On the of chance you haven’t read any Pratchett and are interested, this graphic provides a pretty good introduction to the major Discworld themes. Personally, I would suggest starting with The Watch Novels as I think they’re the most consistently written5. I feel Pratchett’s writing improved a great deal the longer he wrote and, in general, the later books are much better than the earlier ones.

I am selfishly sad there will be no more Discworld books with their wonderful blend of humor, satire, and acceptance of the way people are6.

  1. With all the Pratchett audio books if you decide to buy or borrower them, make sure you get the unabridged version. Almost all of them of narrated by Nigel Planer, Stephen Briggs, or Celia Imrie. Unfortunately, for the older books, the easiest audio edition to purchase are often abridged.
  2. In my experience with bed rest last time I had a hard time reading but was able to listen to audio books. In fact, during my 2 week stint in the hospital I started, and almost finished, the audio version of Anathem which is 32 hrs and 27 min
  3. Though Friday I went on a buying spree when I discovered if I buy the Kindle version of many of the Discworld books they’ll currently give me a screaming deal if I add on Audible narration. Many of the books can be had for under $10 buying both the Kindle and the Audible version together.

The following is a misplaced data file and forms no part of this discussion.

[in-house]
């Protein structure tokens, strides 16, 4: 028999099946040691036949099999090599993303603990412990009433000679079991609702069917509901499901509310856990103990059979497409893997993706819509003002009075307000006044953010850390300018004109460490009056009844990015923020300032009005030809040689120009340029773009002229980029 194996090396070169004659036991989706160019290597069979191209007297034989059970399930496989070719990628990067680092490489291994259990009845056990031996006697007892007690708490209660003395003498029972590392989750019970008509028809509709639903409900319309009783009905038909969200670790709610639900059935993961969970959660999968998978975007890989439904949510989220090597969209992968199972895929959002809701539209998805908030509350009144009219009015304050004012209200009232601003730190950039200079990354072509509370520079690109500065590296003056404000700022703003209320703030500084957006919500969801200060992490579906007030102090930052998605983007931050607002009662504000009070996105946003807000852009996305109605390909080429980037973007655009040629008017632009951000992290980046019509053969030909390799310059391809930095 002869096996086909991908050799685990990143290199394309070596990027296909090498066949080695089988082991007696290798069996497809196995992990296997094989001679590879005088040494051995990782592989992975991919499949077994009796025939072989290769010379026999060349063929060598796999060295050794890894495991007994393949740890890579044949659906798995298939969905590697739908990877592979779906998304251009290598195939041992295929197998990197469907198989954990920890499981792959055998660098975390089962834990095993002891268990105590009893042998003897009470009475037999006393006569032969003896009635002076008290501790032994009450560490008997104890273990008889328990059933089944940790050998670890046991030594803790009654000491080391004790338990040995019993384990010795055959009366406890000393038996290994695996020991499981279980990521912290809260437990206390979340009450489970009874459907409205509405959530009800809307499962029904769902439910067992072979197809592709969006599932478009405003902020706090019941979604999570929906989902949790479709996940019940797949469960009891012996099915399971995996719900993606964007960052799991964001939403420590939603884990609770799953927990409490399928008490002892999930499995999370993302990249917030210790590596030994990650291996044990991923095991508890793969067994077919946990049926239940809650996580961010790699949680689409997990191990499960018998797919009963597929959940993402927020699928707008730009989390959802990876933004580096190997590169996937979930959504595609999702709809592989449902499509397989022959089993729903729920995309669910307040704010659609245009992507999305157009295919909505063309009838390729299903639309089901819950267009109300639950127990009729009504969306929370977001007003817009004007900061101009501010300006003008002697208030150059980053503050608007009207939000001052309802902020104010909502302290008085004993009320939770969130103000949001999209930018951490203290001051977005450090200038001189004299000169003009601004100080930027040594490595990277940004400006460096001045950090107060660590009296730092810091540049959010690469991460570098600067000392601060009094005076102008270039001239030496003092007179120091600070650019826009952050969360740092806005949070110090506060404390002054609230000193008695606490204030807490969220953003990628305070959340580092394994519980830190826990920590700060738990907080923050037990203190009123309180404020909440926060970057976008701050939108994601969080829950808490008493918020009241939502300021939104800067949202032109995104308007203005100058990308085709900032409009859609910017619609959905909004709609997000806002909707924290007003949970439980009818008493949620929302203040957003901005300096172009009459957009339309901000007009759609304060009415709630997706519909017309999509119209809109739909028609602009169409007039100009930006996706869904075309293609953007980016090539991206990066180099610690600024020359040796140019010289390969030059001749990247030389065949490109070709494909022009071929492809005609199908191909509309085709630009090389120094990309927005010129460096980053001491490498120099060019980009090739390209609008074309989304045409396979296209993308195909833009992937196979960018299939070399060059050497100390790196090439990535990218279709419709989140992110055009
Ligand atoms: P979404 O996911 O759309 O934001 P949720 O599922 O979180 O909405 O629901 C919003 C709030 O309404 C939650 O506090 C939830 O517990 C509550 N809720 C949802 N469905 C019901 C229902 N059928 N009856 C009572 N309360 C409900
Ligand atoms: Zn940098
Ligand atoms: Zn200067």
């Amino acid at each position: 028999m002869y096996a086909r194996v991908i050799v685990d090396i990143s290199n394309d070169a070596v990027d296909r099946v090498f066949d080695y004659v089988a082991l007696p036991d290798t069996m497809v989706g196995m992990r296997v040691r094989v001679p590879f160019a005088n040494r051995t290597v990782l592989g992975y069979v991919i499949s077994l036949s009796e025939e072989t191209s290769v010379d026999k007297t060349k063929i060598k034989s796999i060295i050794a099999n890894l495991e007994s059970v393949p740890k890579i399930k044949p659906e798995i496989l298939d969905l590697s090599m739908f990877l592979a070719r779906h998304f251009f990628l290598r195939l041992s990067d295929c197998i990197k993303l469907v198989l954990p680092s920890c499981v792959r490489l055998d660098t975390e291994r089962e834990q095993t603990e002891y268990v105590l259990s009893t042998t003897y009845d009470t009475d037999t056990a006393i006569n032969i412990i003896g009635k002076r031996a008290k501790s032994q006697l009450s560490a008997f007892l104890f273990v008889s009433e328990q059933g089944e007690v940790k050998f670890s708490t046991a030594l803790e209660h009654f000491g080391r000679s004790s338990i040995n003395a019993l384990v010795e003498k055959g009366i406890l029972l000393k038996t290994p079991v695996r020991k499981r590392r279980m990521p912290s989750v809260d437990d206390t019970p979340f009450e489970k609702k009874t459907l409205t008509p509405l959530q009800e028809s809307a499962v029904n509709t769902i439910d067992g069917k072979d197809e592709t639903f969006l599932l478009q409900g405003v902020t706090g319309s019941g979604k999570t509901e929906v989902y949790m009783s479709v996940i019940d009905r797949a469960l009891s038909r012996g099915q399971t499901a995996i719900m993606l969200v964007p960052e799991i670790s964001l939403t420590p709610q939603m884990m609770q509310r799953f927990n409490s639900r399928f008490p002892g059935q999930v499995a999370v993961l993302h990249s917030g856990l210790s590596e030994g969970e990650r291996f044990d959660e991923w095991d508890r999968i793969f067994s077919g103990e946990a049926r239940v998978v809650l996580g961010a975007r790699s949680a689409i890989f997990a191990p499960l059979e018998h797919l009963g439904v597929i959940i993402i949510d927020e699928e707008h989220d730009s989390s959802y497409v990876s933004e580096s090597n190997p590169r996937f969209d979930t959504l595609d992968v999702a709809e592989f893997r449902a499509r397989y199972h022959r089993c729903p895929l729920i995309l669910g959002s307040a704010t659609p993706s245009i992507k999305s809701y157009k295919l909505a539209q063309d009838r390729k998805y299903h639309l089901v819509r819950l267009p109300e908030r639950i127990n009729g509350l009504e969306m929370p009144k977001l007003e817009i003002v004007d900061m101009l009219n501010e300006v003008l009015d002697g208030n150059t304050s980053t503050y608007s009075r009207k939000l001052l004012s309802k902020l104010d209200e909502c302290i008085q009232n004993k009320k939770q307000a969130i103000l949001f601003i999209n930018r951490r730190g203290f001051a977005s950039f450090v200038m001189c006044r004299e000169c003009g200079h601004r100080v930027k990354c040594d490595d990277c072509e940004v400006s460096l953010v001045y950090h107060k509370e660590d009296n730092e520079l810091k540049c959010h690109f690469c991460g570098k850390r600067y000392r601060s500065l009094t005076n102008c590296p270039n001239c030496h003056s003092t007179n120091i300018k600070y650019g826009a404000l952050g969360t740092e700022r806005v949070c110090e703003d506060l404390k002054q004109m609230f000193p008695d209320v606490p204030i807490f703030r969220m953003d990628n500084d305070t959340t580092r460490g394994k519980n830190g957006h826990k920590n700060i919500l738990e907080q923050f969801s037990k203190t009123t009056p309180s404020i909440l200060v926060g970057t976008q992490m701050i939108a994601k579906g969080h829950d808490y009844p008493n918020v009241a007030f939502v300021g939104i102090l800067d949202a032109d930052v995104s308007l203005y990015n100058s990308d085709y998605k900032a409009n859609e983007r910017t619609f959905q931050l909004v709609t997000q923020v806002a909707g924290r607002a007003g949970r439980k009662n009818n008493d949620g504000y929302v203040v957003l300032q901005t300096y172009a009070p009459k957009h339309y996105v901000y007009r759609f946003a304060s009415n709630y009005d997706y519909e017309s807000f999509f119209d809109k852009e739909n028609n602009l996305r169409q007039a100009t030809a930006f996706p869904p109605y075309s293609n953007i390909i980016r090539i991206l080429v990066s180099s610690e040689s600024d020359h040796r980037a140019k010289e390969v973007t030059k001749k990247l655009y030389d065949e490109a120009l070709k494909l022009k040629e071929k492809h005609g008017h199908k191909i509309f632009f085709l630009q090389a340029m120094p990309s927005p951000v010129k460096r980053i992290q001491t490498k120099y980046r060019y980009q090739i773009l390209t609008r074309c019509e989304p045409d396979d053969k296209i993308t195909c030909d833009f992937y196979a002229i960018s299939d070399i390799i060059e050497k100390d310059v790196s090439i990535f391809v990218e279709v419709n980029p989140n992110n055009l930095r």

4. My very, very favorite scene in the series is in this book and it involves a dramatic moment towards the end when Sam Vimes reads his son a bedtime story.
  5. I would not recommend starting with The Colour of Magic. It is the first book in the Discworld series but I found the first couple of books to be kind of random. A lot of amusing anecdotes that kind of get pulled into a plot.
  6. Actually, there is one more Discworld book that will be released later this year, The Shepherd’s Crown which is part of the excellent Tiffany Aching YA series.

More Books

Tomorrow we have a new library opening so I spent most of today testing making sure the new location in the catalog is working correctly. I already had most things setup but ran through more extensive testing today. For some reason, requests still aren’t working on the patron side (staff side is fine which is really weird). I suspect it requires restarting some services so I have to wait till the libraries close at 9pm before troubleshooting some more. As a result, I have to stay awake past Calvin’s bedtime.

Pre-pregnant I usually went to bed around 9:30. In the first trimester, I took a nap right after supper and then would wake up just enough to toddle up to bed. Now I’m splitting the difference and, when work doesn’t interfere, have been going to bed around 8pm. However, I’m still finding some time to read.

Eric, by Terry Pratchett and Read by Stephen Briggs – Rincewind once again happens into a mess when a teenager attempts to summon a demon and gets Rincewind instead. Even though Rincewind isn’t a demon he seems to be able to “fulfill” the boys wishes, though perhaps not the way the boy would have wished.